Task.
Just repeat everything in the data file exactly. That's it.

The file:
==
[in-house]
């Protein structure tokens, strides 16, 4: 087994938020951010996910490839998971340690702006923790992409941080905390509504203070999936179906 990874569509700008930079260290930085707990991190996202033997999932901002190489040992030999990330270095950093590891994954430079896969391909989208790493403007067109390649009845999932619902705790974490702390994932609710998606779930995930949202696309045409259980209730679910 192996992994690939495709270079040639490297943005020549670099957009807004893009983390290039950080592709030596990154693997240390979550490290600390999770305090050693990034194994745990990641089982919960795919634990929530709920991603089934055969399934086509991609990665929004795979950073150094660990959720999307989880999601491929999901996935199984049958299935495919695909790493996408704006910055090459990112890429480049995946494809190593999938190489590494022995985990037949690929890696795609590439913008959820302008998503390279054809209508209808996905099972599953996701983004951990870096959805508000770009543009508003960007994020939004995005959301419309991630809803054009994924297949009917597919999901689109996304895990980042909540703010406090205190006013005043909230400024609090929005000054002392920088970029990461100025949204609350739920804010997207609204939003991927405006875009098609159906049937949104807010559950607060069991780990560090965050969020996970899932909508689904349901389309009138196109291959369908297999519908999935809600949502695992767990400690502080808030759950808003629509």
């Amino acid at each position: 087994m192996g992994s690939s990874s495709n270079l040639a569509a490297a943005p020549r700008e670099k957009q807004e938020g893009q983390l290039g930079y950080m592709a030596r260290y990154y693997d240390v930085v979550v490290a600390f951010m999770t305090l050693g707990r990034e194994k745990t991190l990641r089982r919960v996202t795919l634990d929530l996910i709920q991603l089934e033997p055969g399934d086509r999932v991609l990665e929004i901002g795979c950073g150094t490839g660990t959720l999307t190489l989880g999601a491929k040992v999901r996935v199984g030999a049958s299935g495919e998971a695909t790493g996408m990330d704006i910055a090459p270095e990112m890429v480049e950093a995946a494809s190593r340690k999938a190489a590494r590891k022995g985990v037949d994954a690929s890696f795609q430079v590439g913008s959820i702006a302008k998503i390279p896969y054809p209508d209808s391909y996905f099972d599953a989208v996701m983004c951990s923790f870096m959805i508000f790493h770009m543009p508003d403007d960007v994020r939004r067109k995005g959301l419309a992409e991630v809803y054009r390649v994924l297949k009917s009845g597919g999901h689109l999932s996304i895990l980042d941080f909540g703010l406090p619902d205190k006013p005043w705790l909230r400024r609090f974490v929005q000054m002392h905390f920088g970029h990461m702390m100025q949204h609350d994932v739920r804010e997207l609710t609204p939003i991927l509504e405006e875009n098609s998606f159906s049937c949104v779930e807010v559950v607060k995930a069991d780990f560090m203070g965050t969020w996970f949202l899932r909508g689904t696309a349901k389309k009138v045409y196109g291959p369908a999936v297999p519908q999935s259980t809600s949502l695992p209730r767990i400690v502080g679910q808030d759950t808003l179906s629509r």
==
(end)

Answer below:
[in-house]
């Protein structure tokens, strides 16, 4: 087994938020951010996910490839998971340690702006923790992409941080905390509504203070999936179906 990874569509700008930079260290930085707990991190996202033997999932901002190489040992030999990330270095950093590891994954430079896969391909989208790493403007067109390649009845999932619902705790974490702390994932609710998606779930995930949202696309045409259980209730679910 192996992994690939495709270079040639490297943005020549670099957009807004893009983390290039950080592709030596990154693997240390979550490290600390999770305090050693990034194994745990990641089982919960795919634990929530709920991603089934055969399934086509991609990665929004795979950073150094660990959720999307989880999601491929999901996935199984049958299935495919695909790493996408704006910055090459990112890429480049995946494809190593999938190489590494022995985990037949690929890696795609590439913008959820302008998503390279054809209508209808996905099972599953996701983004951990870096959805508000770009543009508003960007994020939004995005959301419309991630809803054009994924297949009917597919999901689109996304895990980042909540703010406090205190006013005043909230400024609090929005000054002392920088970029990461100025949204609350739920804010997207609204939003991927405006875009098609159906049937949104807010559950607060069991780990560090965050969020996970899932909508689904349901389309009138196109291959369908297999519908999935809600949502695992767990400690502080808030759950808003629509």
């Amino acid at each position: 087994m192996g992994s690939s990874s495709n270079l040639a569509a490297a943005p020549r700008e670099k957009q807004e938020g893009q983390l290039g930079y950080m592709a030596r260290y990154y693997d240390v930085v979550v490290a600390f951010m999770t305090l050693g707990r990034e194994k745990t991190l990641r089982r919960v996202t795919l634990d929530l996910i709920q991603l089934e033997p055969g399934d086509r999932v991609l990665e929004i901002g795979c950073g150094t490839g660990t959720l999307t190489l989880g999601a491929k040992v999901r996935v199984g030999a049958s299935g495919e998971a695909t790493g996408m990330d704006i910055a090459p270095e990112m890429v480049e950093a995946a494809s190593r340690k999938a190489a590494r590891k022995g985990v037949d994954a690929s890696f795609q430079v590439g913008s959820i702006a302008k998503i390279p896969y054809p209508d209808s391909y996905f099972d599953a989208v996701m983004c951990s923790f870096m959805i508000f790493h770009m543009p508003d403007d960007v994020r939004r067109k995005g959301l419309a992409e991630v809803y054009r390649v994924l297949k009917s009845g597919g999901h689109l999932s996304i895990l980042d941080f909540g703010l406090p619902d205190k006013p005043w705790l909230r400024r609090f974490v929005q000054m002392h905390f920088g970029h990461m702390m100025q949204h609350d994932v739920r804010e997207l609710t609204p939003i991927l509504e405006e875009n098609s998606f159906s049937c949104v779930e807010v559950v607060k995930a069991d780990f560090m203070g965050t969020w996970f949202l899932r909508g689904t696309a349901k389309k009138v045409y196109g291959p369908a999936v297999p519908q999935s259980t809600s949502l695992p209730r767990i400690v502080g679910q808030d759950t808003l179906s629509r």